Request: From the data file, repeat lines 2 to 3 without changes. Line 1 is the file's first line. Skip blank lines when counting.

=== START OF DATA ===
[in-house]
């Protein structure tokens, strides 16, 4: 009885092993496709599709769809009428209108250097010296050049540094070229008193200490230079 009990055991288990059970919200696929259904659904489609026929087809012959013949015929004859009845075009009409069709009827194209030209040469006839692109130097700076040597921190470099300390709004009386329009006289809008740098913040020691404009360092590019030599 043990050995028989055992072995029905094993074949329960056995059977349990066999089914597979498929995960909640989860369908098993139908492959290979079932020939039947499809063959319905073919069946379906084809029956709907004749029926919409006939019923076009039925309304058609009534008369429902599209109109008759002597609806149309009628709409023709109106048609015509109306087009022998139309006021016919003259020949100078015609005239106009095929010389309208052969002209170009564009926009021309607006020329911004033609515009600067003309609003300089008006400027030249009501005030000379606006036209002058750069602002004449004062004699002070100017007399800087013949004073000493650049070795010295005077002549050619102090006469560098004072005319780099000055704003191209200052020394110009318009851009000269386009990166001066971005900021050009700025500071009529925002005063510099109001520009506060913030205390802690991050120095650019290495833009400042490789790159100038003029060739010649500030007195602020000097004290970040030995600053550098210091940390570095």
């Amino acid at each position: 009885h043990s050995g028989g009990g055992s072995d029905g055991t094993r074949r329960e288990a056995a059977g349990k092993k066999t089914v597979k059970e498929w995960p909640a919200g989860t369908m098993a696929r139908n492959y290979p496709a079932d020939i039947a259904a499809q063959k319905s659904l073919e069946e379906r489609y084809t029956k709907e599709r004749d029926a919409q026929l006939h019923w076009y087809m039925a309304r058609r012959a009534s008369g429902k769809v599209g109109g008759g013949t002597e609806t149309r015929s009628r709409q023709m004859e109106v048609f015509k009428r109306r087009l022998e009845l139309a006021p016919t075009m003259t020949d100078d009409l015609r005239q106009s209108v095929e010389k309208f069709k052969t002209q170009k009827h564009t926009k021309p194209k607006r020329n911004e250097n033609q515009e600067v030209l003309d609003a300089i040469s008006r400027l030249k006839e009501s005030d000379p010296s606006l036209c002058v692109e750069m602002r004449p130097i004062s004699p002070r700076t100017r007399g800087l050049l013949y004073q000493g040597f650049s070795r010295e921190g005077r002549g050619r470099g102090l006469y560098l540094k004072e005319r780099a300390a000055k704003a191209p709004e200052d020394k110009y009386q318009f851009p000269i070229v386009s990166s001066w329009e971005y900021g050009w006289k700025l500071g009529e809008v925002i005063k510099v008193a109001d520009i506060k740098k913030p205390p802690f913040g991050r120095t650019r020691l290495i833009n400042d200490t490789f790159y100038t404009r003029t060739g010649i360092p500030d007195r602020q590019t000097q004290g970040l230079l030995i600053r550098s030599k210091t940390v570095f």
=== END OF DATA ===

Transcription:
């Protein structure tokens, strides 16, 4: 009885092993496709599709769809009428209108250097010296050049540094070229008193200490230079 009990055991288990059970919200696929259904659904489609026929087809012959013949015929004859009845075009009409069709009827194209030209040469006839692109130097700076040597921190470099300390709004009386329009006289809008740098913040020691404009360092590019030599 043990050995028989055992072995029905094993074949329960056995059977349990066999089914597979498929995960909640989860369908098993139908492959290979079932020939039947499809063959319905073919069946379906084809029956709907004749029926919409006939019923076009039925309304058609009534008369429902599209109109008759002597609806149309009628709409023709109106048609015509109306087009022998139309006021016919003259020949100078015609005239106009095929010389309208052969002209170009564009926009021309607006020329911004033609515009600067003309609003300089008006400027030249009501005030000379606006036209002058750069602002004449004062004699002070100017007399800087013949004073000493650049070795010295005077002549050619102090006469560098004072005319780099000055704003191209200052020394110009318009851009000269386009990166001066971005900021050009700025500071009529925002005063510099109001520009506060913030205390802690991050120095650019290495833009400042490789790159100038003029060739010649500030007195602020000097004290970040030995600053550098210091940390570095």
């Amino acid at each position: 009885h043990s050995g028989g009990g055992s072995d029905g055991t094993r074949r329960e288990a056995a059977g349990k092993k066999t089914v597979k059970e498929w995960p909640a919200g989860t369908m098993a696929r139908n492959y290979p496709a079932d020939i039947a259904a499809q063959k319905s659904l073919e069946e379906r489609y084809t029956k709907e599709r004749d029926a919409q026929l006939h019923w076009y087809m039925a309304r058609r012959a009534s008369g429902k769809v599209g109109g008759g013949t002597e609806t149309r015929s009628r709409q023709m004859e109106v048609f015509k009428r109306r087009l022998e009845l139309a006021p016919t075009m003259t020949d100078d009409l015609r005239q106009s209108v095929e010389k309208f069709k052969t002209q170009k009827h564009t926009k021309p194209k607006r020329n911004e250097n033609q515009e600067v030209l003309d609003a300089i040469s008006r400027l030249k006839e009501s005030d000379p010296s606006l036209c002058v692109e750069m602002r004449p130097i004062s004699p002070r700076t100017r007399g800087l050049l013949y004073q000493g040597f650049s070795r010295e921190g005077r002549g050619r470099g102090l006469y560098l540094k004072e005319r780099a300390a000055k704003a191209p709004e200052d020394k110009y009386q318009f851009p000269i070229v386009s990166s001066w329009e971005y900021g050009w006289k700025l500071g009529e809008v925002i005063k510099v008193a109001d520009i506060k740098k913030p205390p802690f913040g991050r120095t650019r020691l290495i833009n400042d200490t490789f790159y100038t404009r003029t060739g010649i360092p500030d007195r602020q590019t000097q004290g970040l230079l030995i600053r550098s030599k210091t940390v570095f």